St. Croix is 60km south from most of the other islands but has its own airport. Two good beach locations include Canes Bay and Shoys beach, with the former having a coral wall near to shore. Other interesting snorkeling spots include the Old Frederiksted Pier on the west coast and Buck Island. Only accessible by boat, Buck Island has a marked snorkel trail and is a good location to spot green sea turtles and occasionally eagle rays.
The islands of St. Thomas and St. John are to the north and are linked by frequent ferries between Red Hook and Cruz Bay. A good family beach for snorkeling exists at Coki Point Beach on St. Thomas, while a more demanding site, requiring a 45min boat trip, can be located off the Cow and Calf Rocks.
St. John is the most natural of the islands and has numerous easy access snorkeling spots. A group of spots is located around what was the Caneel Bay Resort, destroyed in the 2017 hurricanes. These beaches can only be accessed by boat at present as the resort is no longer open.
The beaches include Honeymoon Bay to the south, the main Caneel Bay beach, and both Scott Bay and Turtle Bay to the north, separated from Hawksnest beach by Hawksnest point. Hawksnest Beach has landward access and parking is available but the beach can be a little exposed and subject to surf. All areas support a range of corals, including some significant stands of elkhorn coral.
Other areas on St. John include Leinster Bay (also known as Watermelon Cay), which is 25mins in a taxi from Cruz Bay. Also, the wide flat beaches of Great Lameshur Bay, where bigger marine fauna may be found, including eagle rays, nurse sharks, and green sea turtles.
Clearly, some of the more interesting habitats in the area are based around the coral patches, which most notably include, elkhorn coral, varieties of staghorn corals, pillar coral and brain coral, as well as the brilliantly colored orange cup coral (only truly visible at night).
The extensive areas of healthy coral, in turn, support a wide variety of reef-associated fish species including angelfish, butterflyfish, puffers, hinds, parrots, tangs and grunts in abundance.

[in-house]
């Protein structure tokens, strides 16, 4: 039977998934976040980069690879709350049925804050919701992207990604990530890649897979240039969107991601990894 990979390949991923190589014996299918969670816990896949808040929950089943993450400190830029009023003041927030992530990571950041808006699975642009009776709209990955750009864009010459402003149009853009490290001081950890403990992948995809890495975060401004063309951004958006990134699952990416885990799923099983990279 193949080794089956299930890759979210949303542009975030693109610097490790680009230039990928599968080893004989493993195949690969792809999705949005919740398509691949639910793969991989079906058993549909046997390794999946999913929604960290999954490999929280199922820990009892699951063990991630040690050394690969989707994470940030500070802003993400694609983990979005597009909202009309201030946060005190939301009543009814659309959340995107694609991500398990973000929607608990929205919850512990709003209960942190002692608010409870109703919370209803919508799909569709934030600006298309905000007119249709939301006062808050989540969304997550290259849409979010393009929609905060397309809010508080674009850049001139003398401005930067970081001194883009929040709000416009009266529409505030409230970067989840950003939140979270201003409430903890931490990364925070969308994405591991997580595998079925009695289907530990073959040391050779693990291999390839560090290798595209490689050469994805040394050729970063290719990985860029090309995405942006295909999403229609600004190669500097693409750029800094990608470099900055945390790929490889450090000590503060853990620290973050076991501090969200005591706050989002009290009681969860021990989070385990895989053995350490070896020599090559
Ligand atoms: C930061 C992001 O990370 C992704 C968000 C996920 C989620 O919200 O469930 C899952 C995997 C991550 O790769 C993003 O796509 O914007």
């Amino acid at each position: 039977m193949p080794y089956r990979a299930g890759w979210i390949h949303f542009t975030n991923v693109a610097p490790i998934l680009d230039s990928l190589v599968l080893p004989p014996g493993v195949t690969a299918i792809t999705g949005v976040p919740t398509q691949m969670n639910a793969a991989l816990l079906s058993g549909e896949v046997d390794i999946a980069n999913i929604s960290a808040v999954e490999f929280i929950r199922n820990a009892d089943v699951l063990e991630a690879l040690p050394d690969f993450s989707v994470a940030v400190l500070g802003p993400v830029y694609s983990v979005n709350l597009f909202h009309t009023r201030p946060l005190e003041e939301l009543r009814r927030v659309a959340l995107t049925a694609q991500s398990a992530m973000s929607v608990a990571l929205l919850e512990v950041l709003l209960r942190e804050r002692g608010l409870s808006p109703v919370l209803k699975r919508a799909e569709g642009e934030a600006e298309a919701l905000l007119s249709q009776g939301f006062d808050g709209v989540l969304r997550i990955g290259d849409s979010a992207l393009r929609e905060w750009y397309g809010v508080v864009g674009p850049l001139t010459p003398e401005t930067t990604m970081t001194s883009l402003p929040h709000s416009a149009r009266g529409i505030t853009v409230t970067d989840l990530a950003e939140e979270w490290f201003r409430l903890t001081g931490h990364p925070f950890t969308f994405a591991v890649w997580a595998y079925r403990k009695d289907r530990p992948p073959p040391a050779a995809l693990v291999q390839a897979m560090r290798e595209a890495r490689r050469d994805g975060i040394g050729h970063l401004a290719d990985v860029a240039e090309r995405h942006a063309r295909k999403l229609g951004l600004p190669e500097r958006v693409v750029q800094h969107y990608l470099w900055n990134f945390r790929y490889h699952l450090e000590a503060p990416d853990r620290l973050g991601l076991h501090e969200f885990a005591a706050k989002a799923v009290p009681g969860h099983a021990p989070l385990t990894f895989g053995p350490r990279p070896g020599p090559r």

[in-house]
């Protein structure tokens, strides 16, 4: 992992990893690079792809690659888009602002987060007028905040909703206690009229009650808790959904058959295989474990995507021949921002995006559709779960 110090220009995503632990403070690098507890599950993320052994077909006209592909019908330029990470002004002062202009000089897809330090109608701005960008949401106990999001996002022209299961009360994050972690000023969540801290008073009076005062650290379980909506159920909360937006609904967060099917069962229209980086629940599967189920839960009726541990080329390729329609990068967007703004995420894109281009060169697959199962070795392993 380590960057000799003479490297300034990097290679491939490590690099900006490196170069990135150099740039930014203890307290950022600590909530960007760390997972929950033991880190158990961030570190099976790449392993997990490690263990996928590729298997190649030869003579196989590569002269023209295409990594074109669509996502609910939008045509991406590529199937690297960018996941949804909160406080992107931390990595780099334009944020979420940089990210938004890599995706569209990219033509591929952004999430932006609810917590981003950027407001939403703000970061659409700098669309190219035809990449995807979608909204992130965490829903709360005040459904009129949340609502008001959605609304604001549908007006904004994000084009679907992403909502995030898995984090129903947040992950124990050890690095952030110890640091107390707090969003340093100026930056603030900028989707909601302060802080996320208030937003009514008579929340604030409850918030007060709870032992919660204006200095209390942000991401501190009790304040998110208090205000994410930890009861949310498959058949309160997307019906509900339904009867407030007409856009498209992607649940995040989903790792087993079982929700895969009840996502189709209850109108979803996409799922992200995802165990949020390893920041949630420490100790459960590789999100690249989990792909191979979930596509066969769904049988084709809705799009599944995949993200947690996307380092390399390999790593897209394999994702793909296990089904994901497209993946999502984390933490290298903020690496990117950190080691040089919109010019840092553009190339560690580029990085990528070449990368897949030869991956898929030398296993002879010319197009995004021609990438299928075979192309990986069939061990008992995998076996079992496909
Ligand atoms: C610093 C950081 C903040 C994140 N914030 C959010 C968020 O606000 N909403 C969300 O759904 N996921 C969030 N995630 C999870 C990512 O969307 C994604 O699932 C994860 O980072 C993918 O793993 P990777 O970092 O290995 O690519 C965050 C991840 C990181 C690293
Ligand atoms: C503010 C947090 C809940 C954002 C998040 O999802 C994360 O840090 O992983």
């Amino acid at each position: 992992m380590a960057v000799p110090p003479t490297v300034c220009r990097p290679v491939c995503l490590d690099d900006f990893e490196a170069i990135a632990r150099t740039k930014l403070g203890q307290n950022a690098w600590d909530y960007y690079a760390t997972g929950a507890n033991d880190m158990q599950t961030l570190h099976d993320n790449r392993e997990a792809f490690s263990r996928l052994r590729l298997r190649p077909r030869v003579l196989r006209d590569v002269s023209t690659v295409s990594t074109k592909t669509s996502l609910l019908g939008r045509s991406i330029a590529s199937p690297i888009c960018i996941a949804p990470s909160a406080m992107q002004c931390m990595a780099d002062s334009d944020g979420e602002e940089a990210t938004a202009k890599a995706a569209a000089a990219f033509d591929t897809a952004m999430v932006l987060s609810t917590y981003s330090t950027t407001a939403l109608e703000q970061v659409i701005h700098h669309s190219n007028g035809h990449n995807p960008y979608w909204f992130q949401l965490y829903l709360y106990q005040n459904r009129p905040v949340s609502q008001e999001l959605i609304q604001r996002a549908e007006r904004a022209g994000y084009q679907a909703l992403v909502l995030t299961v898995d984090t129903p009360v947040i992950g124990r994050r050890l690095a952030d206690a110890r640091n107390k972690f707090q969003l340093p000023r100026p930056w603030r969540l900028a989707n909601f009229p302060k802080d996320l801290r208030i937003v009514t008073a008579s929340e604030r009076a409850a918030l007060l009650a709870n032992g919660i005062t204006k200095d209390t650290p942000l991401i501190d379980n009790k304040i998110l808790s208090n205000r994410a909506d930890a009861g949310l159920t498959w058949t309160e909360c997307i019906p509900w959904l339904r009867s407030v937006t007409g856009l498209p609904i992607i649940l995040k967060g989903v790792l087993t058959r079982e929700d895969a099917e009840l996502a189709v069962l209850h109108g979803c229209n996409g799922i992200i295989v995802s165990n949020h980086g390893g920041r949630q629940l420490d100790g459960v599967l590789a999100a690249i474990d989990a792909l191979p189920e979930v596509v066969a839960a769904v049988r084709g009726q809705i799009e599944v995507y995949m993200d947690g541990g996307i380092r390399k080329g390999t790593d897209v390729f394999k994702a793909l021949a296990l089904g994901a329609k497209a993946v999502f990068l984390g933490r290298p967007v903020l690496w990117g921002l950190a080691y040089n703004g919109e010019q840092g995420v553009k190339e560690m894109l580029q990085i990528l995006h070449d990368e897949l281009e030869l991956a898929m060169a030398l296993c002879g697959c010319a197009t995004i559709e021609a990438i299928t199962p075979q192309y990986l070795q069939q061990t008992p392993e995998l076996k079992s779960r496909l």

The open bays include extensive areas of seagrass beds that are favored by a wide variety of fish including southern stingrays and gently grazing green sea turtles. In the more exposed areas, larger species may be found including barracuda, nurse sharks and lemon sharks.
If you are planning a snorkeling trip to the USVI, we recommend the excellent Reef Fish Identification: Florida Caribbean Bahamas (also available in ebook), the reference guide to ID the fish you will encounter snorkeling the island’s coastlines.
Seawater temperatures are uniformly warm with the coolest period (78.8°F/26°C) occurring January to April, and the warmest water in September/October (84.2°F/29°C). The water temperatures mirror the atmospheric temperatures with the hottest periods between May to November (89.6°F/32°C) but tempered by the cooling breezes, which tend to be almost uniformly easterly in direction.
Rainfall also increases to a peak in September-November with maximum precipitation of 155mm in October. There is always the danger of tropical storms and hurricanes, with the greatest probability from August to October.
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Common in seagrass meadows, for example in Hawksnest Beach (Caneel Bay) and Buck Island
Occasional sightings in sandy/grassy areas
One of the most beautiful fish in the Caribbean. Occasional on reef spots
Common on reef spots
On all reef spots
At reef, but pretty uncommon
Bays with coral reefs and seagrass meadows with sea turtles
Level: Resort nearby
Protected bay with reefs, fish and occasional sea turtles
Level: Free shore access
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